Gabe Kapler, who is about to complete his rookie year as a major-league manager, has proved during this up-then-down Phillies season to be a master of relentless optimism and encouragement in the face of events that didn't always lend themselves to those.
Whatever else you think of Kapler, give him that much. The Phillies could go out and have one of their signature ugly games – kicking the ball around, not making much contact at the plate, and pitching inconsistently – and Kapler would say the team "presented itself" well, or that he saw a lot of "good teammate behavior." As nearly as one can tell, he not only said this stuff, but believed it, too.
In the old days of the Phillies franchise – which is to say all the days between 1883 and Kapler's hiring – the managers usually offered more dour assessments of poorly played games. Jim Fregosi, for instance, would frequently liken his team's performance to objects commonly found on the ground in a horse pasture.
If one were to say, "Sure, Jim, but how do you think the team presented itself?" that would have elicited an interesting response as well.
It wasn't that Kapler didn't have reason to display his default upbeat nature. A team that was 66-96 a year ago played the first four months of this season at 15 games over .500. The Phillies didn't catch the ball competently, and played tedious boom-or-bust offensive ball, but they won games, and that gave the manager license to keep using his unorthodox methods and preach the sermon of unlimited possibility.
Even when the season fell around their ears, and the Phillies went into Atlanta last weekend probably needing a four-game sweep to maintain any hope, Kapler said the team would keep grinding and battling as long as it had "a chip and a chair." As with most of what he said this season, it was a great line without much to back it up.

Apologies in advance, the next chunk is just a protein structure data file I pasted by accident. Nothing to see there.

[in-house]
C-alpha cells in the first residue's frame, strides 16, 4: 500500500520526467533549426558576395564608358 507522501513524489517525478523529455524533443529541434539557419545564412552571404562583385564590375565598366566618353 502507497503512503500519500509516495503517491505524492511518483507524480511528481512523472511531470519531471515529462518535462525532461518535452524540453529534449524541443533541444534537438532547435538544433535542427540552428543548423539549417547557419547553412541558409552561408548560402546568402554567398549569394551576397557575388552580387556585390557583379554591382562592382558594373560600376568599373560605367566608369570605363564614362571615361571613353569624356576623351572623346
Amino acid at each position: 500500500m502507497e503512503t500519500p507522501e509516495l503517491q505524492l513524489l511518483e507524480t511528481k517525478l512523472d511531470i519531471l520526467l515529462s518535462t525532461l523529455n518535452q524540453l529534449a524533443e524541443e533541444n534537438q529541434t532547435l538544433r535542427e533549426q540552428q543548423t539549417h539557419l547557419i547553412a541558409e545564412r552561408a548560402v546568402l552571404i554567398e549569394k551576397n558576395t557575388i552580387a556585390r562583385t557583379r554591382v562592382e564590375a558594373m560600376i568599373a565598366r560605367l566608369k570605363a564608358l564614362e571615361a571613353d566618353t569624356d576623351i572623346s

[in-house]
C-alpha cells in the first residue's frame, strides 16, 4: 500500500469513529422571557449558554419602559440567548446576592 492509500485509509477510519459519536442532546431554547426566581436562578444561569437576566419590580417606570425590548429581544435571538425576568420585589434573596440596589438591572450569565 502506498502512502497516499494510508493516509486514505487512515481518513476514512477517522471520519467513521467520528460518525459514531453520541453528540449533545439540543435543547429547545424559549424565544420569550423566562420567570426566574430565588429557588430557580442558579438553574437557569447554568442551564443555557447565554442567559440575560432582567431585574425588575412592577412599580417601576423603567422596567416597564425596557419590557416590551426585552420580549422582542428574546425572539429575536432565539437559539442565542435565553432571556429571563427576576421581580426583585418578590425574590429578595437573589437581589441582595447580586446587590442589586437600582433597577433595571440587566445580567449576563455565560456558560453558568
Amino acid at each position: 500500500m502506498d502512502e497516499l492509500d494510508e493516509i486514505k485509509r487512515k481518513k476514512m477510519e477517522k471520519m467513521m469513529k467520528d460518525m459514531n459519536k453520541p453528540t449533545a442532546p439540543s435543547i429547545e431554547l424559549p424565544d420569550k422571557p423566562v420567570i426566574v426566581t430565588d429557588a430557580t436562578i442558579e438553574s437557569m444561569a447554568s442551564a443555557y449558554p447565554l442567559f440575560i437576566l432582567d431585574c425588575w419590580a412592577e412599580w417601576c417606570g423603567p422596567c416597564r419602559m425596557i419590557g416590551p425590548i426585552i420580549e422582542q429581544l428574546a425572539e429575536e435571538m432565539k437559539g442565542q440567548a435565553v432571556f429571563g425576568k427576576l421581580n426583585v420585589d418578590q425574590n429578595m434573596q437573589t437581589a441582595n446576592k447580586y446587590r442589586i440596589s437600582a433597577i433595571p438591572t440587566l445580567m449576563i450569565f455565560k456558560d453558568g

Sweeping any team on the road, let alone the division leader, would require the Phils to draw the equivalent of four straight full houses, and Kapler knew that by now. As it turned out, they didn't win a single pot and folded the season by being swept.
Heading into Monday night's 10-1 loss to Colorado, the Phillies were on their way to finishing 15 or more games over .500 at home and 15 or more games under .500 on the road for the first time since 1955. That's the sign of a fragile team, and perhaps not one able to handle Kapler's frenetic style over the course of a full season.
Baseball players are creatures of habit and they like to know what to expect when they come to the ballpark. Every day was funhouse day with Kapler. Fielders were used out of position. Pitchers entered and departed the games like ants on the march. Defensive positioning was shifted constantly. (How did it work? According to FanGraphs, the Phillies are minus-129 for Defensive Runs Saved, the worst mark since the stat began being kept 15 years ago.) Batting orders became randomized, often without identifiable reason.
One of Kapler's most interesting moves came recently when he pinch-hit for Scott Kingery in the second inning of a game. It would have been Kingery's first at-bat, but the bases were loaded and Kapler pulled him. After explaining his decision after the game, Kapler followed up by sending a text message the next day at 8:43 a.m. to all the Phillies regular beat writers.
"I believe strongly that experience comes in all shapes and sizes," Kapler wrote, in part. "Plenty of players can perform when conditions are easy. Do you want to be comfortable? Sure. Do you want to be comfortable more than you want to win baseball games for your teammates, your clubhouse and your fans?"
"When we begin seeking those same tactical advantages in 2019, they will no longer be 'different' or 'unusual.' That will just be 'us' and how we operate. Ultimately, these guys are experiencing a Phillies-first atmosphere instead of one optimized for individual comfort. That, in my opinion, is development."
Well, it's one way to look at playing baseball, and we don't have a catalog of Fregosi's texts from his term with which to compare. To be honest, he wasn't all that keen on the need to explain his moves.
But it has always seemed that players in any sport perform better when they are put in comfortable positions. After Carson Wentz injured his knee last season, Doug Pederson handed the playbook to Nick Foles and said, "Which ones do you like?" And those were the ones Foles was asked to execute.
Kapler believes that experiencing discomfort is even more beneficial, and that a familiarity with chaos will eventually pay dividends. If he's right, then the last seven weeks have been nothing but wonderful for the Phillies.